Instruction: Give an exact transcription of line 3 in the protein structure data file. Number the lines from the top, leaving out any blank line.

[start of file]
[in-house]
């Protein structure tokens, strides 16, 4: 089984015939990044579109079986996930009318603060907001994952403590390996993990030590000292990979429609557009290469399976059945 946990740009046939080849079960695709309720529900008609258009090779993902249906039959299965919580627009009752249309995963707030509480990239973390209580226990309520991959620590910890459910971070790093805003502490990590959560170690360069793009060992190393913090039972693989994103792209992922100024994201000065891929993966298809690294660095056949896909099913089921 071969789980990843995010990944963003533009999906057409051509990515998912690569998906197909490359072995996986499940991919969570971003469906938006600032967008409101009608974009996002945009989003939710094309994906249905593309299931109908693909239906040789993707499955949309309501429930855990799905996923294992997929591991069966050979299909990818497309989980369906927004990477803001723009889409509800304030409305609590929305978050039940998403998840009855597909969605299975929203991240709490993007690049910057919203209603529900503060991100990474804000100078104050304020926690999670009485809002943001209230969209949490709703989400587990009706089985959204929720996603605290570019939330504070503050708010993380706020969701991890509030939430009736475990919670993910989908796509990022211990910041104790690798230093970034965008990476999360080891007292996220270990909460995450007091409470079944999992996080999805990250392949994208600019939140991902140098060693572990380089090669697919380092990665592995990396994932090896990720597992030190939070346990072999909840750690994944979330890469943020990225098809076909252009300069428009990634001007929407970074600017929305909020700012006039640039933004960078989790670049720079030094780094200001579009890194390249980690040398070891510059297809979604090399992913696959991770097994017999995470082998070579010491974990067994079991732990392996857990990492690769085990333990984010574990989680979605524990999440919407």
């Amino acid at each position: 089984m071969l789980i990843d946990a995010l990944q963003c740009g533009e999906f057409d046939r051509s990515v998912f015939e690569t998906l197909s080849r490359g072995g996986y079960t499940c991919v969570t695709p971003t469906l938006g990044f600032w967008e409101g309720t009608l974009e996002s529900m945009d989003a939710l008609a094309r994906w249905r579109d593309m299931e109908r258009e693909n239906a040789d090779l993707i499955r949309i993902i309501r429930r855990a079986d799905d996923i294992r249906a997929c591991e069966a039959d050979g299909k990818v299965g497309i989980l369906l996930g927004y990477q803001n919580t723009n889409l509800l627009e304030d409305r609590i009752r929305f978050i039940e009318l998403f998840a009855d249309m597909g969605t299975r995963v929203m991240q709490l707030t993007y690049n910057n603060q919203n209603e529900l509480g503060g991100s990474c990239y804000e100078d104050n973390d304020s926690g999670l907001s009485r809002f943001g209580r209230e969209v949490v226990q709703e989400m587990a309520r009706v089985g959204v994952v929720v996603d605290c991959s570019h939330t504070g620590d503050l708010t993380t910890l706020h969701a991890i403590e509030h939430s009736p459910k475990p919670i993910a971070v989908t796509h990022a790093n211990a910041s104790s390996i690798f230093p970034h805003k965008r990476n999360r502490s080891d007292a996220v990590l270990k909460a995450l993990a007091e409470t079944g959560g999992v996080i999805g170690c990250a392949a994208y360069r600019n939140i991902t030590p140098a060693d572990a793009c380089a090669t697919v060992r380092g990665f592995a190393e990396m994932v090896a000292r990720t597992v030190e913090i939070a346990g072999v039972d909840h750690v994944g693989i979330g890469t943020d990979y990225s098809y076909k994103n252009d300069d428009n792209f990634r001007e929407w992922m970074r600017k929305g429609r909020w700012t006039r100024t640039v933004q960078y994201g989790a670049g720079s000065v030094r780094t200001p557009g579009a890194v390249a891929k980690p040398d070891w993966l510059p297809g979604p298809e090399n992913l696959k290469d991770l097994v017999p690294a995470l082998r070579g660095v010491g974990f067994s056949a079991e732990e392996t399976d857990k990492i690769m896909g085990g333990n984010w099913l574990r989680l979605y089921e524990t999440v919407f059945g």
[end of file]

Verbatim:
């Amino acid at each position: 089984m071969l789980i990843d946990a995010l990944q963003c740009g533009e999906f057409d046939r051509s990515v998912f015939e690569t998906l197909s080849r490359g072995g996986y079960t499940c991919v969570t695709p971003t469906l938006g990044f600032w967008e409101g309720t009608l974009e996002s529900m945009d989003a939710l008609a094309r994906w249905r579109d593309m299931e109908r258009e693909n239906a040789d090779l993707i499955r949309i993902i309501r429930r855990a079986d799905d996923i294992r249906a997929c591991e069966a039959d050979g299909k990818v299965g497309i989980l369906l996930g927004y990477q803001n919580t723009n889409l509800l627009e304030d409305r609590i009752r929305f978050i039940e009318l998403f998840a009855d249309m597909g969605t299975r995963v929203m991240q709490l707030t993007y690049n910057n603060q919203n209603e529900l509480g503060g991100s990474c990239y804000e100078d104050n973390d304020s926690g999670l907001s009485r809002f943001g209580r209230e969209v949490v226990q709703e989400m587990a309520r009706v089985g959204v994952v929720v996603d605290c991959s570019h939330t504070g620590d503050l708010t993380t910890l706020h969701a991890i403590e509030h939430s009736p459910k475990p919670i993910a971070v989908t796509h990022a790093n211990a910041s104790s390996i690798f230093p970034h805003k965008r990476n999360r502490s080891d007292a996220v990590l270990k909460a995450l993990a007091e409470t079944g959560g999992v996080i999805g170690c990250a392949a994208y360069r600019n939140i991902t030590p140098a060693d572990a793009c380089a090669t697919v060992r380092g990665f592995a190393e990396m994932v090896a000292r990720t597992v030190e913090i939070a346990g072999v039972d909840h750690v994944g693989i979330g890469t943020d990979y990225s098809y076909k994103n252009d300069d428009n792209f990634r001007e929407w992922m970074r600017k929305g429609r909020w700012t006039r100024t640039v933004q960078y994201g989790a670049g720079s000065v030094r780094t200001p557009g579009a890194v390249a891929k980690p040398d070891w993966l510059p297809g979604p298809e090399n992913l696959k290469d991770l097994v017999p690294a995470l082998r070579g660095v010491g974990f067994s056949a079991e732990e392996t399976d857990k990492i690769m896909g085990g333990n984010w099913l574990r989680l979605y089921e524990t999440v919407f059945g």